Tuesday, March 12, 2013

A Coat Rack Inspired by 'Thalassia' Sea Grass


"There is a catboat from the Adams and two Indian cayucas
which carry thalassia grass used as fodder for the turtles."

     - from Far Tortuga by Peter Matthiessen

The completed 'Thalassia' coat rack with base.


This is a painted sketch (cartoon) for a coat rack. It's design is based on a type of sea grass called 'thalassia.' That means 'the sea' in Greek. Big waving blades of grass stand up under the water. They undulate to and fro with the current. I got the idea for this piece while reading a novel titled Far Tortuga, an under-sung 1975 work of genius by writer Peter Matthiessen. The bottom lines forming a rectangular base represent a metal pan that will catch water from dripping coats. It is also a place to put wet boots.


I like to make a number of different designs; try it out on paper first. These cartoons are acrylic paintings on paper.


 Once the drawing has been selected, the individual parts of the design must be segregated on paper. Each part has to be re-scaled individually and given a letter or number for identification.


Here is the first mock-up in progress. It is made out of douglas fir and CDX plywood. The curved elements are cut out on the band saw. It's funny how the original cartoon can be scaled-up with great precision, but be all wrong! Proportion can only be judged as it relates to human scale; not a little sketch - and certainly not on an electronic screen! Each full-scale element needed some sort of minor adjustment. For example, the big green curve on the cartoon was just too thick when enlarged to full scale. Note that it has been slimmed-down above.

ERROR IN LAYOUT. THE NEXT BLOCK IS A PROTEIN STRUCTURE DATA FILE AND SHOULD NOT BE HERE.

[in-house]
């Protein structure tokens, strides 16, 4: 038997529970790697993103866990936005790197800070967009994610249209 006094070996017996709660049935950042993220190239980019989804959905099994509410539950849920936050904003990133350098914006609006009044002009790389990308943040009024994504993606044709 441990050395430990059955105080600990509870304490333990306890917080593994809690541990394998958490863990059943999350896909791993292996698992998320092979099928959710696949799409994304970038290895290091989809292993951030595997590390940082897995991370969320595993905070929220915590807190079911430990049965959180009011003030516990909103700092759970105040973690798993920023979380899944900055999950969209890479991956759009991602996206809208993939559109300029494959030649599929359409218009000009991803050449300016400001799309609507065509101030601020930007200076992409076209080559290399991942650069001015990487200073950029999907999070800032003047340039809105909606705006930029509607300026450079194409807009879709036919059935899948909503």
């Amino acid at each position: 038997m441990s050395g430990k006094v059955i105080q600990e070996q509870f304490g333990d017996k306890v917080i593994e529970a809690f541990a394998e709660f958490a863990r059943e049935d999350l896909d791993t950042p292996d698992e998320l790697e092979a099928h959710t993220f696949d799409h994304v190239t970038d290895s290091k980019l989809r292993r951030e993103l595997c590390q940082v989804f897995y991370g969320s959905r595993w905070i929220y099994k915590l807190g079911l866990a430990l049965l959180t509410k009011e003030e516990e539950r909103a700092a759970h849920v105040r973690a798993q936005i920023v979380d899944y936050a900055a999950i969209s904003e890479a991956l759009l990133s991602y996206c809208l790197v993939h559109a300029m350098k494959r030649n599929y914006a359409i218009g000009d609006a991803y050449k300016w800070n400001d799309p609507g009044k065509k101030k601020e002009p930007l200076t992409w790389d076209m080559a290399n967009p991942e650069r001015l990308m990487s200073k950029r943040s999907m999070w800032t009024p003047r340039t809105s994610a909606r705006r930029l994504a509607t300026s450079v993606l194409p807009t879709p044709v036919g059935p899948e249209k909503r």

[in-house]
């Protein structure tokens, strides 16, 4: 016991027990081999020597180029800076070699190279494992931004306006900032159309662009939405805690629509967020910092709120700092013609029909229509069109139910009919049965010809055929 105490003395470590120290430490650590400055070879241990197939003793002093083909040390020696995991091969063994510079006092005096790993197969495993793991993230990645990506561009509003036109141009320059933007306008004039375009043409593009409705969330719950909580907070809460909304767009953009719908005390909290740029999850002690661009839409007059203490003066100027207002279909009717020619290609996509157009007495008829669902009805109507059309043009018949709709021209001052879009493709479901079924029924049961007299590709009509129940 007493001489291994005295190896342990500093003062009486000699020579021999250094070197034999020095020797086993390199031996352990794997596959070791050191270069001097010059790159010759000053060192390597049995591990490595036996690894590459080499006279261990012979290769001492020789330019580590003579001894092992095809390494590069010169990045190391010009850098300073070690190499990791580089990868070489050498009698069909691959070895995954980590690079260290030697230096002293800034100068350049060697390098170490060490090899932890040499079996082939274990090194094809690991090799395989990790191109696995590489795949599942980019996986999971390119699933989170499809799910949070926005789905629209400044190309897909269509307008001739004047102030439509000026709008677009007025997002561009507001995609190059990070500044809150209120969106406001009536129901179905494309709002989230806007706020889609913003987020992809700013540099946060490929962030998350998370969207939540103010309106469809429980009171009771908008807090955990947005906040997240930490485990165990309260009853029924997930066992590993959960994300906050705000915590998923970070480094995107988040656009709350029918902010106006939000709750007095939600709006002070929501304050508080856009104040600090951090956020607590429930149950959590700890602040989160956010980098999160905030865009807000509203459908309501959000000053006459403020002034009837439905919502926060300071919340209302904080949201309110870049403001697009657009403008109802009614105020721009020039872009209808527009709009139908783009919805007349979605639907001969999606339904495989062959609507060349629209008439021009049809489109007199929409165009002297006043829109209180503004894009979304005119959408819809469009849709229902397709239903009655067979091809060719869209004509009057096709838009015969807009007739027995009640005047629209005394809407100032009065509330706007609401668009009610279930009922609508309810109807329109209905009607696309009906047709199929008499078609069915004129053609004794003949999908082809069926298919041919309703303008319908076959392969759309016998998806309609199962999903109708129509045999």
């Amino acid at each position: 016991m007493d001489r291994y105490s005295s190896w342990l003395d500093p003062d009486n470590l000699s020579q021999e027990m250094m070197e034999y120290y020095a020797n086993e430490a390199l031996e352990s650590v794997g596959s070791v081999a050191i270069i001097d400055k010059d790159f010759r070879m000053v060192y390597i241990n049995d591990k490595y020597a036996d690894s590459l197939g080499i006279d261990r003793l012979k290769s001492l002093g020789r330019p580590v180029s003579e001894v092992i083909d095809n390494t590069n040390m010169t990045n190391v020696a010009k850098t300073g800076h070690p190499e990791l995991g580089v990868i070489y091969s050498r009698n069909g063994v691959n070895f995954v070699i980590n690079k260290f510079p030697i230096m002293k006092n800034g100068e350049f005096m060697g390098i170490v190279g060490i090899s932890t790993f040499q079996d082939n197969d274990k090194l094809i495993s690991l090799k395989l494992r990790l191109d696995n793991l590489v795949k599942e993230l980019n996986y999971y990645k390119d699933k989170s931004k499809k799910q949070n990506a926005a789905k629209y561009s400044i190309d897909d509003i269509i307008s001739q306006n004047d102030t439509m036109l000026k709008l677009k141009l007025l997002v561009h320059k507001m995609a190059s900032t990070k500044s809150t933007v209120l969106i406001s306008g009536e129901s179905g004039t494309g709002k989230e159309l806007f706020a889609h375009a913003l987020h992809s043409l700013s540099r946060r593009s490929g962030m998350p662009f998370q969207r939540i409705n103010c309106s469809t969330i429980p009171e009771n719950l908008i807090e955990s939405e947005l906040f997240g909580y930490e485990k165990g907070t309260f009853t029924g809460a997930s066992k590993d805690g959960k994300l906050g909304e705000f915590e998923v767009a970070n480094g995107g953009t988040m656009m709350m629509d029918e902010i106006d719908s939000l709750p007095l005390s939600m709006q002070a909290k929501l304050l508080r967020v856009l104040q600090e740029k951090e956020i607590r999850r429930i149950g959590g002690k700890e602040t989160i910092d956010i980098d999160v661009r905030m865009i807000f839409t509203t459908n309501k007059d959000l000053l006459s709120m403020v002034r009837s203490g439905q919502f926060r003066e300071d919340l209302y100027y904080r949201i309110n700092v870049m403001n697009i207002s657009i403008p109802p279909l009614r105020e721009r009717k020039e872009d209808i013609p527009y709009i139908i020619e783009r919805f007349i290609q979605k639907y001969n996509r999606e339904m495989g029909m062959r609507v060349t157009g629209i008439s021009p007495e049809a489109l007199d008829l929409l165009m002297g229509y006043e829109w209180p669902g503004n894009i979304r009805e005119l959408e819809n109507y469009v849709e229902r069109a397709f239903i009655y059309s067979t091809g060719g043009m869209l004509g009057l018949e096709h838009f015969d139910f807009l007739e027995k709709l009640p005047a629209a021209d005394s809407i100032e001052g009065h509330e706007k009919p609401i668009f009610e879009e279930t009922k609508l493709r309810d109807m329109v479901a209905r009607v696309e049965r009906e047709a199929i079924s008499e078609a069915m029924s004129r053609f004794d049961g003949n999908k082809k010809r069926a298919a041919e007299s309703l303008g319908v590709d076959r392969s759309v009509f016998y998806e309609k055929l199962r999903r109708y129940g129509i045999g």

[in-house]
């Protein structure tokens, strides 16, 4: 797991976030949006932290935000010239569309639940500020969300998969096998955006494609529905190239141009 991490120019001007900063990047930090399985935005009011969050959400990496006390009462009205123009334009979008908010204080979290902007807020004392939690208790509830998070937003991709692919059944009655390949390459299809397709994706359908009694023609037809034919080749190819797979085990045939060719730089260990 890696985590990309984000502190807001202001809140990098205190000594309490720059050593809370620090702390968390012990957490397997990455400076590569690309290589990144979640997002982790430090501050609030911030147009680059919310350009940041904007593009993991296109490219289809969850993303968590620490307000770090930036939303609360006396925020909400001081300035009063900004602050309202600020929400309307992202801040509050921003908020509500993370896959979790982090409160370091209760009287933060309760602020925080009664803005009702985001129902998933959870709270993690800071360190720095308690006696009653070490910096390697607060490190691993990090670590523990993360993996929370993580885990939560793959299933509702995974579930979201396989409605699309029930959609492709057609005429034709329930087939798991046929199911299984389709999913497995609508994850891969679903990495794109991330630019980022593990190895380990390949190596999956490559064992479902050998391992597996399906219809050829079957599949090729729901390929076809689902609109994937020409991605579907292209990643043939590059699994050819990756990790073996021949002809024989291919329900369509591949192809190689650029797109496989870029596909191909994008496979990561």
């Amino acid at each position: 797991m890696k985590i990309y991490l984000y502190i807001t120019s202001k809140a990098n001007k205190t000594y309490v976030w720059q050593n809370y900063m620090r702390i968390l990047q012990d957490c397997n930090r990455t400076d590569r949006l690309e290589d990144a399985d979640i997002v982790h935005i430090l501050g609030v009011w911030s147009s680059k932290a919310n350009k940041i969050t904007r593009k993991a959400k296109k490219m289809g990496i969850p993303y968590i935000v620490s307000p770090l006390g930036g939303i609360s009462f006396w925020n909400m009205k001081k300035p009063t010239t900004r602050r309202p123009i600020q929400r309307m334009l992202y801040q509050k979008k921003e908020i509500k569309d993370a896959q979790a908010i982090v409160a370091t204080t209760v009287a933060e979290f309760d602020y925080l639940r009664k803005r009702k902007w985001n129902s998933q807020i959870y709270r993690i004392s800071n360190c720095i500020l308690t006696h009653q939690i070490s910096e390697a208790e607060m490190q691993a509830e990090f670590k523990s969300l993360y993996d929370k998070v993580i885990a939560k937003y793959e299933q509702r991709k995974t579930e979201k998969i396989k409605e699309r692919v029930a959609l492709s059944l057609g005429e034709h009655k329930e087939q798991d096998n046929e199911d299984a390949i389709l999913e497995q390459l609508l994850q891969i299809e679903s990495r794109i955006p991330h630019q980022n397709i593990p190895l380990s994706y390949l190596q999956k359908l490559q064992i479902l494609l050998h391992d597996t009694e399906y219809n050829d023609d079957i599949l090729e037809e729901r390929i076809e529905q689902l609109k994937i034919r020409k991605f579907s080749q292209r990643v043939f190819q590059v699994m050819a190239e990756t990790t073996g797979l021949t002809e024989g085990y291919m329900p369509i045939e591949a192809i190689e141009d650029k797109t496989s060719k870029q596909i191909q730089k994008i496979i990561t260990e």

The mock-up, upper left in photo, is now primed white in advance of 'colorization.' On the right are the big oak planks that will become legs for the final piece. All of these machines will make the planks straight and parallel.


Here are two oak legs being glued together with clamps. The two parts in front with pink bands are plywood templates traced from the oak legs. Templates will be useful if I ever decide to make another coat rack of this design. The areas where the leg parts overlap are painted pink. This color locates the parts for future assembly. Other templates express their overlaps in different colors; blue, green etc. So you know that it is correctly assembled when green-to-green, red-to-red etc. Believe it or not, there are a total of fifteen (15) separate pieces of wood that comprise this coat rack, not including the base.


One of the more interesting shapes is the eight inch wide 'spacer' between the front and rear sets of legs. Here it is shown having just been cut out of a two inch thick block of poplar. This spacer follows the "S" curve of the second leg in from the front.



There is the completed Douglas fir mock-up on the left. It has been painted in a manner that is faithful to the cartoon. But an extra leg (blade of 'grass') has been added in the rear. The white primed version on the right is made out of oak. The curves on this one have become more refined and somewhat 'slenderized.' Each has a total of ten (10) coat hooks. Three on the back are not shown in these photos.